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will ever remain amongst the proudest and mightiest works of civilized man. True, all is not gold that glitters, and with the pure ore of Shakspeare, and the brilliant sparkling gems of Congreve and Sheridan, are mixed up the tinsel of Reynolds and the brass of Morton ; but they are easily separated by those who are not afflicted with a total mental blindness, and to those who are, the one is just as good as the other.

But, independently of the stage, what ample scope for study and observation does the audience afford to any one who takes the trouble to observe his

species! What a field for the painter, the physiognomist, and the caricaturist! What faces are to be seen-how rich and broad is their expression when those who own them once get fairly interested in the business of the scene, and become unconscious of all else beside. A countryman's, for instance, when a comic song is sung, or a juggling trick played, how he sits, his head jerked forward like a crane's, as if to get it as near the scene of action as possible, his shoulders up to his ears, his distended mouth dividing his face into two portions, and his eyes as convex as a lobster's; then when the affair reaches the climax, the monstrous twistings and contortions of his visage, and the convulsions of his body rolling to and fro under an uncontrollable

storm of laughter, are more amusing than any thing on the boards. Again, where is there a more charming picture than that of a fine girl watching, with intense interest, the escapes or sufferings of the hero or heroine of the piece; her graceful neck inclined forward, her small delicate hand unconsciously grasping the front of the box, her sweet lips slightly parted, and her beaming eyes fixed with tender earnestness on what is passing before them. This the artist may copy, but he cannot go on and pencil down the various shades of sorrow and joy, anxiety and hope, that flit tremulously over her beautiful face. In this world of cold and ceremonious observance it is a treat to see such a girl; she is unsophisticated; and the chances are, that her understanding is better, and her feelings warmer and purer than those who evince more coldness and circumspection. Then there are the coquettes, with their pretty, and the fops with their ridiculous affectation; the solemn gravity of many at a joke, and the merriment of some at a murder ; while others are troubled with the most strange and unfortunate peculiarities. There is one individual in the habit of attending the Park, that is afflicted with a hissing Natty Bumpo laugh, which is heard both loudly and distinctly: this places the owner somewhat in the

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VOL. II.

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predicament of the fiends in Paradise Lost, who, when desirous of giving applause, found they could only send forth hisses. Whenever any thing very laughable takes place, or an actor plays exceeding well, and the house is in a roar, a loud venomous hiss is heard, and the people all turn indignantly around towards the place from whence the sound proceeds; but the involuntary culprit is never suspected, for he appears, and really is, enjoying himself as much as any of them.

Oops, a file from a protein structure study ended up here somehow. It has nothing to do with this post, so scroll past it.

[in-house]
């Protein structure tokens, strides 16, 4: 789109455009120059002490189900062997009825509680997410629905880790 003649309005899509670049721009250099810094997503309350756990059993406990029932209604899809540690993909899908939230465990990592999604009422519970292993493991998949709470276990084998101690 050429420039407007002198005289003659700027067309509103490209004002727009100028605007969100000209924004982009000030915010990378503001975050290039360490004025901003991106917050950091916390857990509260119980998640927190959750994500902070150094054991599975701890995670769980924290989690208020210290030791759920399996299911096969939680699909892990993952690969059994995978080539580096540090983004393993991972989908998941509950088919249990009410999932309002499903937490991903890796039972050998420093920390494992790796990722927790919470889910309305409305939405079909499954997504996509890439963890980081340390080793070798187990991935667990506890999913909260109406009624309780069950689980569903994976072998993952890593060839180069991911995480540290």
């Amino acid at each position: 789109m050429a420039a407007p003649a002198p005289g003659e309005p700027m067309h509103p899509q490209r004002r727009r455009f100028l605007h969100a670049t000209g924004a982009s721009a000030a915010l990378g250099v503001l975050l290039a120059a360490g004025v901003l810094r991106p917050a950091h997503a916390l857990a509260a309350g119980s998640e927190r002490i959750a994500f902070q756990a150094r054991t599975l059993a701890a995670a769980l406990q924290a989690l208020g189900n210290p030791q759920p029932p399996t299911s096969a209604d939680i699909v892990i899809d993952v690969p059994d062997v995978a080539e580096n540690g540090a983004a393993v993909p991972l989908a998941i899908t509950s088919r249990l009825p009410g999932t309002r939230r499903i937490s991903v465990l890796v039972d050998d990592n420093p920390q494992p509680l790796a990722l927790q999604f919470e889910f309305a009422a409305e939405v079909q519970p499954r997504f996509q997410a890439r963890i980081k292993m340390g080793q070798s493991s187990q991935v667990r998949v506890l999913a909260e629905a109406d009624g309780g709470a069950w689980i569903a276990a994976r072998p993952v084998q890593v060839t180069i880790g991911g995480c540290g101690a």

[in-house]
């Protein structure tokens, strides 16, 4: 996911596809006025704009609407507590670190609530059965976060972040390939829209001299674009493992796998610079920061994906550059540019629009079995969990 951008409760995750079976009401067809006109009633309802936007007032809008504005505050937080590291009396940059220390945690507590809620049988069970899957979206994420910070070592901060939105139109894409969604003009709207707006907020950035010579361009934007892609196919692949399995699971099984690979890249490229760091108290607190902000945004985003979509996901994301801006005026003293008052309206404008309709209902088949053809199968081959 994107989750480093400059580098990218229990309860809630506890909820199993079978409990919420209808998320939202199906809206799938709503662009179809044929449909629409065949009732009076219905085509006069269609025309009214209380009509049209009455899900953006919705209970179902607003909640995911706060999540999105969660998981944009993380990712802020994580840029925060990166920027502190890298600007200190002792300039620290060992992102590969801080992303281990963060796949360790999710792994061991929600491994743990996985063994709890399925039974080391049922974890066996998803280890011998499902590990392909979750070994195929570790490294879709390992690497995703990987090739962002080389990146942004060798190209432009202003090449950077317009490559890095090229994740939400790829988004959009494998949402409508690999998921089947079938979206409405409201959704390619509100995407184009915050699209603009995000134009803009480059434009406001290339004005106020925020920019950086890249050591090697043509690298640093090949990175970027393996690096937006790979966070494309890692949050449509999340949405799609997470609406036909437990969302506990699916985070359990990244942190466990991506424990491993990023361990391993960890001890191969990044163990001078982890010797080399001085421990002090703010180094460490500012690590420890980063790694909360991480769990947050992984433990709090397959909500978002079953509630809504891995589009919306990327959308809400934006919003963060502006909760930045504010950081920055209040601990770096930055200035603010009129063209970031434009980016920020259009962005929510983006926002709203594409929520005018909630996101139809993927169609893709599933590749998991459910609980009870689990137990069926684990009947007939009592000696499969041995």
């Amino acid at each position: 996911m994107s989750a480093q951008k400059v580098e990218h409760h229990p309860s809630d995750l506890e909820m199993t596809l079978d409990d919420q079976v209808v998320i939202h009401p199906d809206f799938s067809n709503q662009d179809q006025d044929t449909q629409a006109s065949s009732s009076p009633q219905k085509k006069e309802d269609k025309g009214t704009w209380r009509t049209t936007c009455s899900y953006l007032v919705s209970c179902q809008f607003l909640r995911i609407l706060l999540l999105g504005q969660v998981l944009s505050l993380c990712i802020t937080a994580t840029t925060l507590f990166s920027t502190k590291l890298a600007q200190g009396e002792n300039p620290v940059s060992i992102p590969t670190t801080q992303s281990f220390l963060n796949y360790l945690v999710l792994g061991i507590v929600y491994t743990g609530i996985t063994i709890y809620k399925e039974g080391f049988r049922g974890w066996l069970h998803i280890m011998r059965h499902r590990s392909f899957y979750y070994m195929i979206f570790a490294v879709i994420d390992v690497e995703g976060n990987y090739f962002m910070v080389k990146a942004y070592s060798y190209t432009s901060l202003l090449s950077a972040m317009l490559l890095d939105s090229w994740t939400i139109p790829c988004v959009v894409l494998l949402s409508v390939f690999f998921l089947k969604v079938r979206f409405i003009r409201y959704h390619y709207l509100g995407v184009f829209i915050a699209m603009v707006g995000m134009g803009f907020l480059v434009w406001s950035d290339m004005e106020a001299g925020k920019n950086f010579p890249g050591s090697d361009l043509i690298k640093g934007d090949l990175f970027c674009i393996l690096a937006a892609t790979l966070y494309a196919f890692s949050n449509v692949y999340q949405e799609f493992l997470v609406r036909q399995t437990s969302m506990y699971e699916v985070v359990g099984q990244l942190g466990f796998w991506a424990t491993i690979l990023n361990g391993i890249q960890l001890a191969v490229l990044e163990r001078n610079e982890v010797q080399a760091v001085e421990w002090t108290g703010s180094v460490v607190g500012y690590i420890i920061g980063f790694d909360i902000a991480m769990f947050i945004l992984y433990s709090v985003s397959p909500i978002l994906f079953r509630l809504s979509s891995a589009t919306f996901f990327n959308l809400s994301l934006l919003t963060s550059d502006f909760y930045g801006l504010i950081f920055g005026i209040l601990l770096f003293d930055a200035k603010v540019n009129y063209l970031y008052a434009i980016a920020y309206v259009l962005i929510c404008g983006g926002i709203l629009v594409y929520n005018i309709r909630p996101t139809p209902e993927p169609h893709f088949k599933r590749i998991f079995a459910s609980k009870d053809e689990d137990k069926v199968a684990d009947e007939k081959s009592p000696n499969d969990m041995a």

But, of all the persons who come to a theatre, the inost to be dreaded and avoided are those that are possessed with a talking demon; such as Ophelia characterizes as being “as good as a chorus." Though a curse to all, they generally bring their particular victim along with them--some simple friend—to whom, during the progress of the play, they detail the whole history of the plot—what has been done in the last scene, and what is to be done in the next-what the several characters have just said, and what they are going to say-remarks on the author-off-hand criticisms on the actors, accompanied with short biographical notices of both, together with a running commentary on different parts of the audience, and their own private opinion on affairs in general--and all this miscellaneous

gabble conveyed in that most abhorrent of all sounds, a quick buzzing uninterrupted whisper. Any man who wishes to hear the play, and can sit patiently beside one of those annoyances, has more meekness than Moses, more patience than Job, more forbearance than Socrates, and no nerves at all.

A VOYAGE TO EUROPE.

WASHINGTON IRVING crossed the Atlantic, and wrote a beautiful piece thereupon, entitled “The Voyage,” which delighted every one. The natural consequences ensued.

All the gentlemen who crossed the Atlantic afterwards, concluded to do as Washington Irving had done, and delight every one likewise, so that in the course of a short time there was no scarcity of marine narratives; and the dwellers in great cities, on both sides, had very particular information afforded them of the perils of such as “ went down to the sea in ships” during the summer months. These adventurous men and predestined authors kept a regular diary of the days on which they ate lamb, and the days on which they ate chicken, and the days on which the pecuniary concerns of the captain were benefited by the disorganized state of their system, and they subsisted on rice-water and hope : they severally

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